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Well lets just say they are NOT beginner friendly. They call them self family oriented but have NOTHING for the younger riders. When asked if they have any rides that beginners with mt bike with slicks on could do I was told that unless you have a road bike you will never keep up so don't bother. Then after the meeting people kept coming up to talk about my daughters (age 12) riding ability, but when I told them I was the rider she had just come along they looked shocked and moved on.

I sure hope I get some response from my CL add about Clydes and Athenas.
There's only one club in my dusty southwestern city, and about 8 or 9 years ago I showed up for their annual Century (called the Chili Pepper) on a flat bar mountain bike with Tom Slicks ready to ride the 37 mile option. The distance and the bike meant it would be a very easy ride for me. I attempted to introduce myself and "mingle" a bit before it started, but was given such an arrogant response that I threw the bike back on the rack and drove somewhere else to ride alone. Sometimes roadies, especially when in a herd, can just be mean to other cyclists. I've never tried to go back, but I still am nice to them when I see them on the road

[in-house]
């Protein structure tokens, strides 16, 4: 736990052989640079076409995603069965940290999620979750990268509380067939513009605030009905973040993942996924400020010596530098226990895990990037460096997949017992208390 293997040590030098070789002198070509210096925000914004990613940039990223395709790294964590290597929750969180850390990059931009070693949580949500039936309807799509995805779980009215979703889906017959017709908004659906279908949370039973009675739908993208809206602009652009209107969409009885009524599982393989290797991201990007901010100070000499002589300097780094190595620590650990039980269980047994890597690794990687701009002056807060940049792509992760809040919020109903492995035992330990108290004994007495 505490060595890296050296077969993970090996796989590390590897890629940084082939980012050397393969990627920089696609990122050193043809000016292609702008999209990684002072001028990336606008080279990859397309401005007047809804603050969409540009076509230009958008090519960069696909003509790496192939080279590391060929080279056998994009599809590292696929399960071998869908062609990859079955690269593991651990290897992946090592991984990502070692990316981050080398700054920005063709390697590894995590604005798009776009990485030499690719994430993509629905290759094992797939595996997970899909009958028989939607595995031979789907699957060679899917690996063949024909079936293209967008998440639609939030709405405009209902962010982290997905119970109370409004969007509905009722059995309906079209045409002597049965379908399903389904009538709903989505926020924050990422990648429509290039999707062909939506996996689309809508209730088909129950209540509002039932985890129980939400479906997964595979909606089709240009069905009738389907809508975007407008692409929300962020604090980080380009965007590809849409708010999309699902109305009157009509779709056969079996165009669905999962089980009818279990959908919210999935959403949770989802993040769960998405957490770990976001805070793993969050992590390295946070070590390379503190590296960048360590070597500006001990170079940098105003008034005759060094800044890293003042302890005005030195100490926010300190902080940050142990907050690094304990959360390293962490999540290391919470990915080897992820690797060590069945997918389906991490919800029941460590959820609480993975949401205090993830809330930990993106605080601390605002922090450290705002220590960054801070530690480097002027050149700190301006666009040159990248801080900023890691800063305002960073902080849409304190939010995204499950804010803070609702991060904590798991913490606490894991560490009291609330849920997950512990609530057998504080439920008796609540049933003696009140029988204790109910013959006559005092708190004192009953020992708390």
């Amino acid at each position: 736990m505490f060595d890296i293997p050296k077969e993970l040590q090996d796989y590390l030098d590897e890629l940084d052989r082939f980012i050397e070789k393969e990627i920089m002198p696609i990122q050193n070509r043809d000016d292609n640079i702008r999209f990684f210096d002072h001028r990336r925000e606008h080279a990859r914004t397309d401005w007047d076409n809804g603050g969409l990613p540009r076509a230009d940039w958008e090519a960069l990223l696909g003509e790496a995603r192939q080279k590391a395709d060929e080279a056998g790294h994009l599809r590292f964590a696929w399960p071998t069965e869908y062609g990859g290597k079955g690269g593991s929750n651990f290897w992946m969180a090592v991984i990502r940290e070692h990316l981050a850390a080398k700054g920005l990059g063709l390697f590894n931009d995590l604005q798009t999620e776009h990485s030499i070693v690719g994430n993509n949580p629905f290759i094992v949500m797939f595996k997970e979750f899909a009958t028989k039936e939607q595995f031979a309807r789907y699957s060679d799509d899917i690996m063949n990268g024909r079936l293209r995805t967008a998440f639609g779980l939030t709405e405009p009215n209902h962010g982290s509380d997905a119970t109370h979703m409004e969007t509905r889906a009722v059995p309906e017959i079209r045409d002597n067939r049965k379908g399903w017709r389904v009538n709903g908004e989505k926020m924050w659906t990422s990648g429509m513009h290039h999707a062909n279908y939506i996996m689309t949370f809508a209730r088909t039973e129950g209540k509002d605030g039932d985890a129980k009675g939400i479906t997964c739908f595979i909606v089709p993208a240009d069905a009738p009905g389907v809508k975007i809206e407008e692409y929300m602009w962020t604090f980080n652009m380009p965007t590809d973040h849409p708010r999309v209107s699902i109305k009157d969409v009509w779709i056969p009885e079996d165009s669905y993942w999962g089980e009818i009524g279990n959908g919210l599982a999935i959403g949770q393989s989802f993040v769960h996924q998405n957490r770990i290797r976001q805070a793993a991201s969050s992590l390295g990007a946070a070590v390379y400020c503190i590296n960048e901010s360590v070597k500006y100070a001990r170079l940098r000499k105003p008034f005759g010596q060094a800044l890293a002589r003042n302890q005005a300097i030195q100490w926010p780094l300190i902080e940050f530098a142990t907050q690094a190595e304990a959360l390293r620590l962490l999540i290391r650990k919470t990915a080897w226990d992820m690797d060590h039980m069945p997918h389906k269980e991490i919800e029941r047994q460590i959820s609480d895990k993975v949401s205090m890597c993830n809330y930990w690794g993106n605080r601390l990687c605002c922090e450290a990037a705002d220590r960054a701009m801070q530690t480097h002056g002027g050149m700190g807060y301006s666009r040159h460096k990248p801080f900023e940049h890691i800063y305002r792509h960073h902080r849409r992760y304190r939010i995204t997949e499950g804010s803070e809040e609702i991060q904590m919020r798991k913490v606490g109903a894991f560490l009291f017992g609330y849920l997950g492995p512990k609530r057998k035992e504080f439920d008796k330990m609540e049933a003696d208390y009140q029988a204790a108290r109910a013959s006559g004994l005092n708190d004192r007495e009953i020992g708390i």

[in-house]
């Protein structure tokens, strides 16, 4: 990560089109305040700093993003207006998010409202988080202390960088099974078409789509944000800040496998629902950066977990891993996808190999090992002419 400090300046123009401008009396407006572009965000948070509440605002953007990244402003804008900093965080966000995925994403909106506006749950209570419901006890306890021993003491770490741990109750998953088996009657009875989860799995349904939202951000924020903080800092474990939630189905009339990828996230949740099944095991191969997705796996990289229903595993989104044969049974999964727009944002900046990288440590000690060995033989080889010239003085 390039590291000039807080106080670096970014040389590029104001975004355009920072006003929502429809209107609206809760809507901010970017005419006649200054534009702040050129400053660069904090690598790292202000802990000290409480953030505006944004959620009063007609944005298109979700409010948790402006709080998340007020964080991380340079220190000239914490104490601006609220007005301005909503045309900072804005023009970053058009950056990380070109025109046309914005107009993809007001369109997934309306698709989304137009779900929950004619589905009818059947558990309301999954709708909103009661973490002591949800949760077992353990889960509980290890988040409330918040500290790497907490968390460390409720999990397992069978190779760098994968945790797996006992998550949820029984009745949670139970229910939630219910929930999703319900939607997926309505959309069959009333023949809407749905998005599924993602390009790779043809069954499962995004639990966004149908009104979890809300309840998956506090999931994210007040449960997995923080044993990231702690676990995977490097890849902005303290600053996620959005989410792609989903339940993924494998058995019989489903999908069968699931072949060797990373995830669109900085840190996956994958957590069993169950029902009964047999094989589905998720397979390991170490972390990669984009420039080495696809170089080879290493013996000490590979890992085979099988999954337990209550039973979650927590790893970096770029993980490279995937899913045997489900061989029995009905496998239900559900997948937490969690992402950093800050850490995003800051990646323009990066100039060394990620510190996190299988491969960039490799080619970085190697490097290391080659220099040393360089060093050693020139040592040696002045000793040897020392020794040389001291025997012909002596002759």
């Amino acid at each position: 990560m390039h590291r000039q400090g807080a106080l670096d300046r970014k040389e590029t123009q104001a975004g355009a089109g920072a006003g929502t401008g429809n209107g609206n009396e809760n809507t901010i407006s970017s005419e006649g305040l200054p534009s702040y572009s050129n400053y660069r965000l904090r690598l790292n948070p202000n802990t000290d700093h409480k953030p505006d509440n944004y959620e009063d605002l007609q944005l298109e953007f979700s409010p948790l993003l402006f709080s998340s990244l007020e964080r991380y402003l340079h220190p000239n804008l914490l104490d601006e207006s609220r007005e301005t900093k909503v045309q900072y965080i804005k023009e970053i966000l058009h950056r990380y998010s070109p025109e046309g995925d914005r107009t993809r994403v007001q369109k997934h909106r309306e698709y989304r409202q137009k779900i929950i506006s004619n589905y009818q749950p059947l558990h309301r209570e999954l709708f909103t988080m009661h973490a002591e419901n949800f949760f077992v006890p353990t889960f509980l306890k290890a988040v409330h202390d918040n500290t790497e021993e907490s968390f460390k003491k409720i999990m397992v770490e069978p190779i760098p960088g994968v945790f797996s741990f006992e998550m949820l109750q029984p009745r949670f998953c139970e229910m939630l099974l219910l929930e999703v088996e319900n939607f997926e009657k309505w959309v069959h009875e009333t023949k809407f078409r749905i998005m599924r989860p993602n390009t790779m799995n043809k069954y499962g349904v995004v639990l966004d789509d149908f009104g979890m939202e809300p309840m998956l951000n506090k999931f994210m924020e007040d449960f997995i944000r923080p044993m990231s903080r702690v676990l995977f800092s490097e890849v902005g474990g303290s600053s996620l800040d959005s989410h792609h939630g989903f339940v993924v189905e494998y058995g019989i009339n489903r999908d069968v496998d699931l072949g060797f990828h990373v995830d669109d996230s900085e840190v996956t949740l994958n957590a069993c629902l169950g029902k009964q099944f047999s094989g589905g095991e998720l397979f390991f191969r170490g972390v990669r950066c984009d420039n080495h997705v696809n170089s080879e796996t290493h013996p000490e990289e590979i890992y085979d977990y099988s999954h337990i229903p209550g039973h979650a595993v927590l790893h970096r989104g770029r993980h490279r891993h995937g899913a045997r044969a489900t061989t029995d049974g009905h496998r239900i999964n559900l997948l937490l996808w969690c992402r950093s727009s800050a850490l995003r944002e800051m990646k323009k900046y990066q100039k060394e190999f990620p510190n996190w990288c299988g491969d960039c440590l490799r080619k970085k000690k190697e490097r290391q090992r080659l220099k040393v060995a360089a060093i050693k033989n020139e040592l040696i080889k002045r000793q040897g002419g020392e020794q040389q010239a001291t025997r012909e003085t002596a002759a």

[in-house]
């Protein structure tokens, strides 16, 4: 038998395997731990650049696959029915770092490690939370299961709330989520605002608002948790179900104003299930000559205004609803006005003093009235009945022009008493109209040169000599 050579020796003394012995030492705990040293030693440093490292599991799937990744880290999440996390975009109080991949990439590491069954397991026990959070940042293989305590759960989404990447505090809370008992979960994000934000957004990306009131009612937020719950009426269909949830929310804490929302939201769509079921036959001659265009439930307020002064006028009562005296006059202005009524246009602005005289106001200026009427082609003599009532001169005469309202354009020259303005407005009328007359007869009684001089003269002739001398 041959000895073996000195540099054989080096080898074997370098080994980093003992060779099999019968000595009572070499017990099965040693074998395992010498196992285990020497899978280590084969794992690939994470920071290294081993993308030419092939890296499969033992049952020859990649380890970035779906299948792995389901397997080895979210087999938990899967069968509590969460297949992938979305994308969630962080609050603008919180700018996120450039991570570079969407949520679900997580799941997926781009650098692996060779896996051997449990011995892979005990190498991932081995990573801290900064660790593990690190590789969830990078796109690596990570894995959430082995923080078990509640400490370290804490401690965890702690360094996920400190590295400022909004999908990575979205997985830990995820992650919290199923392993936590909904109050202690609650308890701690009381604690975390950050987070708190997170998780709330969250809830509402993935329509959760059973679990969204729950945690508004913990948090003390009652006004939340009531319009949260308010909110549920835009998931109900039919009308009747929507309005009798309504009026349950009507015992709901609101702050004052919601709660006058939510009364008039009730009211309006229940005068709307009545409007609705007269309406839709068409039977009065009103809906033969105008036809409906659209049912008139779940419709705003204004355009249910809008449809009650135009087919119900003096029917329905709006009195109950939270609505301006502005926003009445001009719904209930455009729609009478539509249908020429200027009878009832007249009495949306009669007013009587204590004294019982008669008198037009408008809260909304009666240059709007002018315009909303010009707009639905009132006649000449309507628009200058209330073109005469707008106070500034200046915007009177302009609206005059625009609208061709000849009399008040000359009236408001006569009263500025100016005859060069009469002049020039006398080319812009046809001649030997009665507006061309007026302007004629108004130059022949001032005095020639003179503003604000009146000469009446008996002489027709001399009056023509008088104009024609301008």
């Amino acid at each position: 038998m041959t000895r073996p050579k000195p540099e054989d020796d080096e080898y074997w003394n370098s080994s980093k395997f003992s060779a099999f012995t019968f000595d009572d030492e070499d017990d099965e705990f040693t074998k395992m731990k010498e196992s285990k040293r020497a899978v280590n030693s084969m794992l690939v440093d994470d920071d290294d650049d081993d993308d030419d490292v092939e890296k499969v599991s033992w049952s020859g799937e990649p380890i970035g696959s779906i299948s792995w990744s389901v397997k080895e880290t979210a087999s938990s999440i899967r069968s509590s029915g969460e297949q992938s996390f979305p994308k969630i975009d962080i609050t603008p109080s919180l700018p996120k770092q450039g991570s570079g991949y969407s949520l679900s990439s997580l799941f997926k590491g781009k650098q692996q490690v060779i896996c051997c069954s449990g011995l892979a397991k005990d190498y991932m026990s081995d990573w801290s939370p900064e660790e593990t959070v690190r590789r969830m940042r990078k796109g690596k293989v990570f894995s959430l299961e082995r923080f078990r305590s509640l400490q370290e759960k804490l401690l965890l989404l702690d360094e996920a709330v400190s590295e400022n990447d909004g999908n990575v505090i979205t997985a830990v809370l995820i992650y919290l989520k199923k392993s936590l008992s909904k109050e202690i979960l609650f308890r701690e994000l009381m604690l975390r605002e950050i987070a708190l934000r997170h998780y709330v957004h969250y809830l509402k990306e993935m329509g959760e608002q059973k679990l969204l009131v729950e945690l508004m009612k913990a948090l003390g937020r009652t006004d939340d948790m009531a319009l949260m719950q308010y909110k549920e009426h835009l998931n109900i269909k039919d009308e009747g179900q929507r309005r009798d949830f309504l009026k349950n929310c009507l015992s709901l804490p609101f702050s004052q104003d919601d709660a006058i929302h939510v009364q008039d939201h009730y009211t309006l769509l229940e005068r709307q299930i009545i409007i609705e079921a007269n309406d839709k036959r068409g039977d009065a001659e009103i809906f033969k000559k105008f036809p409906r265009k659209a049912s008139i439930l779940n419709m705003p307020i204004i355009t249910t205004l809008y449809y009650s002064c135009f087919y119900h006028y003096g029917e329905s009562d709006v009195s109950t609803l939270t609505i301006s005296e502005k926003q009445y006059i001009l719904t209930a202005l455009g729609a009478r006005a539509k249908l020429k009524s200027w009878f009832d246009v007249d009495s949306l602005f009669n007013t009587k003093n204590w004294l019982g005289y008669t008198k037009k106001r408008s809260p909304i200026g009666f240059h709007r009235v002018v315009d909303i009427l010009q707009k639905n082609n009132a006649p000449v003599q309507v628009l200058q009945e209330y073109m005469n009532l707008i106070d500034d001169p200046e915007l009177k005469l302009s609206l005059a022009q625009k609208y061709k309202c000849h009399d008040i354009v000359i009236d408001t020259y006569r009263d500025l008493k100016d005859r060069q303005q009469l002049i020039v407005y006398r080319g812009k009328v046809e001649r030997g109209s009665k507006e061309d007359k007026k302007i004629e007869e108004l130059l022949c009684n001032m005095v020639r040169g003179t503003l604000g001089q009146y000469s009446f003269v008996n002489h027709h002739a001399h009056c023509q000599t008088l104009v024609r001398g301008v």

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Old 10-03-12, 06:45 AM   #32